What do the content restriction numbers represent?

This report provides country-level information about requests from governments around the world to restrict content. We have included in this report instances in which we have removed content that governments have identified as illegal, including those instances that may have been brought to our attention by non-government entities, such as members of the Facebook community, NGOs and charities. For example, Holocaust denial is illegal in Germany so if it is reported to us we will restrict this content for people in Germany.

Do you report government requests to remove content that violates Facebook’s Community Standards?

No. The report does not include government requests regarding content that violates Facebook’s Community Standards, such as child exploitative material. If a reported piece of content violates our Community Standards, then we will remove it completely from our site.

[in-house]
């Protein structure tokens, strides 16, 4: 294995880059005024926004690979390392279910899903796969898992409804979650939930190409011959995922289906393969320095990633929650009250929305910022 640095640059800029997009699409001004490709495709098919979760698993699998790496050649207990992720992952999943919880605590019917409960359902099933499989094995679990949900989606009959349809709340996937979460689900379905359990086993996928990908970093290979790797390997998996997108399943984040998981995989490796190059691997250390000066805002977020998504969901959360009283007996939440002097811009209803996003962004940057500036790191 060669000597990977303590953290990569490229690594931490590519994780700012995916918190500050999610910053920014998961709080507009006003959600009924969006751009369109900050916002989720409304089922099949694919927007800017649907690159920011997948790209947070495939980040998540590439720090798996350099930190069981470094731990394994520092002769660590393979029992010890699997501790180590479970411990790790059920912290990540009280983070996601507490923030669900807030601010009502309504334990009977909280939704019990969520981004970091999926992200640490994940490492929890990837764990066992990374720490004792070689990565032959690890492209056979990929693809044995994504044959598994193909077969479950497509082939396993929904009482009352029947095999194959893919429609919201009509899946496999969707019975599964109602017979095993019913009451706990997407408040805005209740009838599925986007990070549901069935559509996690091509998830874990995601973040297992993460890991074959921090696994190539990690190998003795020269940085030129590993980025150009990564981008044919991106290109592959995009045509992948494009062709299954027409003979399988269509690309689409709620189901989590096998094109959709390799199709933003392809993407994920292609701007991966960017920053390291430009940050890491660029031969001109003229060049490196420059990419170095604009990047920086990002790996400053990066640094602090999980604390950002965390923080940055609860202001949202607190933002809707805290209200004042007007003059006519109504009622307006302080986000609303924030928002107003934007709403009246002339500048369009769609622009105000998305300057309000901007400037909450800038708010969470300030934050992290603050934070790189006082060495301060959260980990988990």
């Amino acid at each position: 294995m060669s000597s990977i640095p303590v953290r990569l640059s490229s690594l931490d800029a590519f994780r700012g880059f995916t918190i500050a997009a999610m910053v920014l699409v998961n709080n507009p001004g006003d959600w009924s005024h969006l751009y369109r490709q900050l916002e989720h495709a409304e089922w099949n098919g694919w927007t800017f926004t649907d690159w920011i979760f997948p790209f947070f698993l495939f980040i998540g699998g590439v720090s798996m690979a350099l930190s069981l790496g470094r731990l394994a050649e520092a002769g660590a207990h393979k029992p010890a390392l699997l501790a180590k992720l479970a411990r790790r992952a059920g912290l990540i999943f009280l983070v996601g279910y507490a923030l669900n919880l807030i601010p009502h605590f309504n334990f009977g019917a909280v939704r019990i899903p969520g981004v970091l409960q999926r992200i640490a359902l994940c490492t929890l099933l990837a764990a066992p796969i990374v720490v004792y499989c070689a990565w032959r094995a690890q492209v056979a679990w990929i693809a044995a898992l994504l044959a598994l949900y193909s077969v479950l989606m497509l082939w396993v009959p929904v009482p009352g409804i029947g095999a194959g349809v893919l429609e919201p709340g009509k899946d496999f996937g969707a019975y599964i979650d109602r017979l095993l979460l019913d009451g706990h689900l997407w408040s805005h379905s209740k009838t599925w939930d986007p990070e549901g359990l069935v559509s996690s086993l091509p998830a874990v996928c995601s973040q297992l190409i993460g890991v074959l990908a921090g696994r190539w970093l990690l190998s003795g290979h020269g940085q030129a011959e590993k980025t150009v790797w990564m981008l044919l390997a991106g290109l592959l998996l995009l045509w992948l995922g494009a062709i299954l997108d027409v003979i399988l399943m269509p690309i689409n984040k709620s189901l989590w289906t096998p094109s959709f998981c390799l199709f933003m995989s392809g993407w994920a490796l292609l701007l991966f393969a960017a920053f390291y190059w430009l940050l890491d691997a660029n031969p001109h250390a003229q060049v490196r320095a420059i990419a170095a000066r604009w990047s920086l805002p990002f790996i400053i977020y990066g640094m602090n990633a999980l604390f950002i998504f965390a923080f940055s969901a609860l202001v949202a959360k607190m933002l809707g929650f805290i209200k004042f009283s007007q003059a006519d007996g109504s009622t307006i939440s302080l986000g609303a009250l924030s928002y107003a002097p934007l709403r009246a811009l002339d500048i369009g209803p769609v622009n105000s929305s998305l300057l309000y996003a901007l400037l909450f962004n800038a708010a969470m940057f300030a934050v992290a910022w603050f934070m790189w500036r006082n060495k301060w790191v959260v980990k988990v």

Do you receive requests from law enforcement to disable prisoner accounts?

Yes. In the second half of 2015, we disabled 53 U.S. prisoner accounts and 74 U.K. prisoner accounts where governmental authorities identified either unlawful access to our service or safety issues.

Can you provide an example of a request to restrict content based on local law and how the company responded?

Yes, here are a few examples to illustrate some of the content restriction requests we have received and how we responded:

  • Date: November 2015
  • Content: Photo of terrorist attack victims.
  • Request: Following the November 2015 terrorist attacks in Paris, we received a request from L’Office Central de Lutte Contre la Criminalité Liée aux Technologies de l’Information et de la Communication (OCLCTIC), a division of French law enforcement, to remove a number of instances of a photo taken inside the Bataclan concert venue depicting the remains of several victims. The photo was alleged to violate French laws related to protecting human dignity.